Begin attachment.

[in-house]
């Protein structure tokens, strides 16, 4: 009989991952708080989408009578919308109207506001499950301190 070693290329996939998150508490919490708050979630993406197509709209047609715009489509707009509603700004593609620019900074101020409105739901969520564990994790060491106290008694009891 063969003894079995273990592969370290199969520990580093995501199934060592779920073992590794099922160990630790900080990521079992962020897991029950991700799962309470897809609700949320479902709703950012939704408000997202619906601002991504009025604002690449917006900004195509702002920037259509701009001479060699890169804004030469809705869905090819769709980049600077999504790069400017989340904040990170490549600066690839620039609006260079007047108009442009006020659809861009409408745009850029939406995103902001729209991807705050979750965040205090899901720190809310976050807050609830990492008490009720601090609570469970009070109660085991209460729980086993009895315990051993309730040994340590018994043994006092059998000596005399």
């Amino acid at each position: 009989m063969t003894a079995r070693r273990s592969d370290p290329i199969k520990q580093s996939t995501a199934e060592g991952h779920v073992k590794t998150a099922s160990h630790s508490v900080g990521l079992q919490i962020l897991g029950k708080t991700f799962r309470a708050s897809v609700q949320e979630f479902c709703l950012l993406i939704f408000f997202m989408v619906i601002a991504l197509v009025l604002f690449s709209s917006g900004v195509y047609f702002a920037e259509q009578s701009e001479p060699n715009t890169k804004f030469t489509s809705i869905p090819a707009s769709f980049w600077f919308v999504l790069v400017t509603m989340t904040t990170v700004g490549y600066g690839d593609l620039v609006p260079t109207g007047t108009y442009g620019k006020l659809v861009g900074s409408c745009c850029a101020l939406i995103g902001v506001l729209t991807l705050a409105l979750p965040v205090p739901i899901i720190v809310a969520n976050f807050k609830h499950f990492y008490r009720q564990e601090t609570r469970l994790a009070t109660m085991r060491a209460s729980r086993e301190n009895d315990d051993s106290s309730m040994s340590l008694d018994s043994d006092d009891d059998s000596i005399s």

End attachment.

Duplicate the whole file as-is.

[in-house]
């Protein structure tokens, strides 16, 4: 009989991952708080989408009578919308109207506001499950301190 070693290329996939998150508490919490708050979630993406197509709209047609715009489509707009509603700004593609620019900074101020409105739901969520564990994790060491106290008694009891 063969003894079995273990592969370290199969520990580093995501199934060592779920073992590794099922160990630790900080990521079992962020897991029950991700799962309470897809609700949320479902709703950012939704408000997202619906601002991504009025604002690449917006900004195509702002920037259509701009001479060699890169804004030469809705869905090819769709980049600077999504790069400017989340904040990170490549600066690839620039609006260079007047108009442009006020659809861009409408745009850029939406995103902001729209991807705050979750965040205090899901720190809310976050807050609830990492008490009720601090609570469970009070109660085991209460729980086993009895315990051993309730040994340590018994043994006092059998000596005399």
């Amino acid at each position: 009989m063969t003894a079995r070693r273990s592969d370290p290329i199969k520990q580093s996939t995501a199934e060592g991952h779920v073992k590794t998150a099922s160990h630790s508490v900080g990521l079992q919490i962020l897991g029950k708080t991700f799962r309470a708050s897809v609700q949320e979630f479902c709703l950012l993406i939704f408000f997202m989408v619906i601002a991504l197509v009025l604002f690449s709209s917006g900004v195509y047609f702002a920037e259509q009578s701009e001479p060699n715009t890169k804004f030469t489509s809705i869905p090819a707009s769709f980049w600077f919308v999504l790069v400017t509603m989340t904040t990170v700004g490549y600066g690839d593609l620039v609006p260079t109207g007047t108009y442009g620019k006020l659809v861009g900074s409408c745009c850029a101020l939406i995103g902001v506001l729209t991807l705050a409105l979750p965040v205090p739901i899901i720190v809310a969520n976050f807050k609830h499950f990492y008490r009720q564990e601090t609570r469970l994790a009070t109660m085991r060491a209460s729980r086993e301190n009895d315990d051993s106290s309730m040994s340590l008694d018994s043994d006092d009891d059998s000596i005399s």